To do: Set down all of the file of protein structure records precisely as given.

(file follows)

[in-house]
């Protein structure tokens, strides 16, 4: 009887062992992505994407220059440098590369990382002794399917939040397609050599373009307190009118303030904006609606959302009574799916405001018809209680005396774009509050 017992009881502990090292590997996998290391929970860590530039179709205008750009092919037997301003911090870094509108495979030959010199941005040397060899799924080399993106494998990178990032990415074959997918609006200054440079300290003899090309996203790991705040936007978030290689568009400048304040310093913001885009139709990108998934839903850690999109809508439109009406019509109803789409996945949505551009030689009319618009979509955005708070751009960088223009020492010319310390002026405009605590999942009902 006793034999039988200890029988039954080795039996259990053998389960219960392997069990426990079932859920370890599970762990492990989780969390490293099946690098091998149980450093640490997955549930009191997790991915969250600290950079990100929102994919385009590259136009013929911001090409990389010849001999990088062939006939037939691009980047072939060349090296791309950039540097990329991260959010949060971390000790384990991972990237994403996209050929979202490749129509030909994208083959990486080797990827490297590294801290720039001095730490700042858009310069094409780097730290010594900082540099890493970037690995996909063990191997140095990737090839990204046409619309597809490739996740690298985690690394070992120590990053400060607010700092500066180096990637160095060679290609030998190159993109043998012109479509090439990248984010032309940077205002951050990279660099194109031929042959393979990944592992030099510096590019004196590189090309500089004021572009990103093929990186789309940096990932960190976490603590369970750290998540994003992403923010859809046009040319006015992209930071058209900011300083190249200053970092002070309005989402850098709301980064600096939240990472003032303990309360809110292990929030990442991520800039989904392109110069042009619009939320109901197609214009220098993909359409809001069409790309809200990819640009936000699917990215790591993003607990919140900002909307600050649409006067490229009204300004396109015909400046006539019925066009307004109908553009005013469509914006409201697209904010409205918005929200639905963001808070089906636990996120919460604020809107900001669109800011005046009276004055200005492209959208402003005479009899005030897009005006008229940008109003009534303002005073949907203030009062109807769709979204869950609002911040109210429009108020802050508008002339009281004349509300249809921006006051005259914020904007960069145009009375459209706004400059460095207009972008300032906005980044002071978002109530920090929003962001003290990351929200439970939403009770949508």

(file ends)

[in-house]
């Protein structure tokens, strides 16, 4: 009887062992992505994407220059440098590369990382002794399917939040397609050599373009307190009118303030904006609606959302009574799916405001018809209680005396774009509050 017992009881502990090292590997996998290391929970860590530039179709205008750009092919037997301003911090870094509108495979030959010199941005040397060899799924080399993106494998990178990032990415074959997918609006200054440079300290003899090309996203790991705040936007978030290689568009400048304040310093913001885009139709990108998934839903850690999109809508439109009406019509109803789409996945949505551009030689009319618009979509955005708070751009960088223009020492010319310390002026405009605590999942009902 006793034999039988200890029988039954080795039996259990053998389960219960392997069990426990079932859920370890599970762990492990989780969390490293099946690098091998149980450093640490997955549930009191997790991915969250600290950079990100929102994919385009590259136009013929911001090409990389010849001999990088062939006939037939691009980047072939060349090296791309950039540097990329991260959010949060971390000790384990991972990237994403996209050929979202490749129509030909994208083959990486080797990827490297590294801290720039001095730490700042858009310069094409780097730290010594900082540099890493970037690995996909063990191997140095990737090839990204046409619309597809490739996740690298985690690394070992120590990053400060607010700092500066180096990637160095060679290609030998190159993109043998012109479509090439990248984010032309940077205002951050990279660099194109031929042959393979990944592992030099510096590019004196590189090309500089004021572009990103093929990186789309940096990932960190976490603590369970750290998540994003992403923010859809046009040319006015992209930071058209900011300083190249200053970092002070309005989402850098709301980064600096939240990472003032303990309360809110292990929030990442991520800039989904392109110069042009619009939320109901197609214009220098993909359409809001069409790309809200990819640009936000699917990215790591993003607990919140900002909307600050649409006067490229009204300004396109015909400046006539019925066009307004109908553009005013469509914006409201697209904010409205918005929200639905963001808070089906636990996120919460604020809107900001669109800011005046009276004055200005492209959208402003005479009899005030897009005006008229940008109003009534303002005073949907203030009062109807769709979204869950609002911040109210429009108020802050508008002339009281004349509300249809921006006051005259914020904007960069145009009375459209706004400059460095207009972008300032906005980044002071978002109530920090929003962001003290990351929200439970939403009770949508």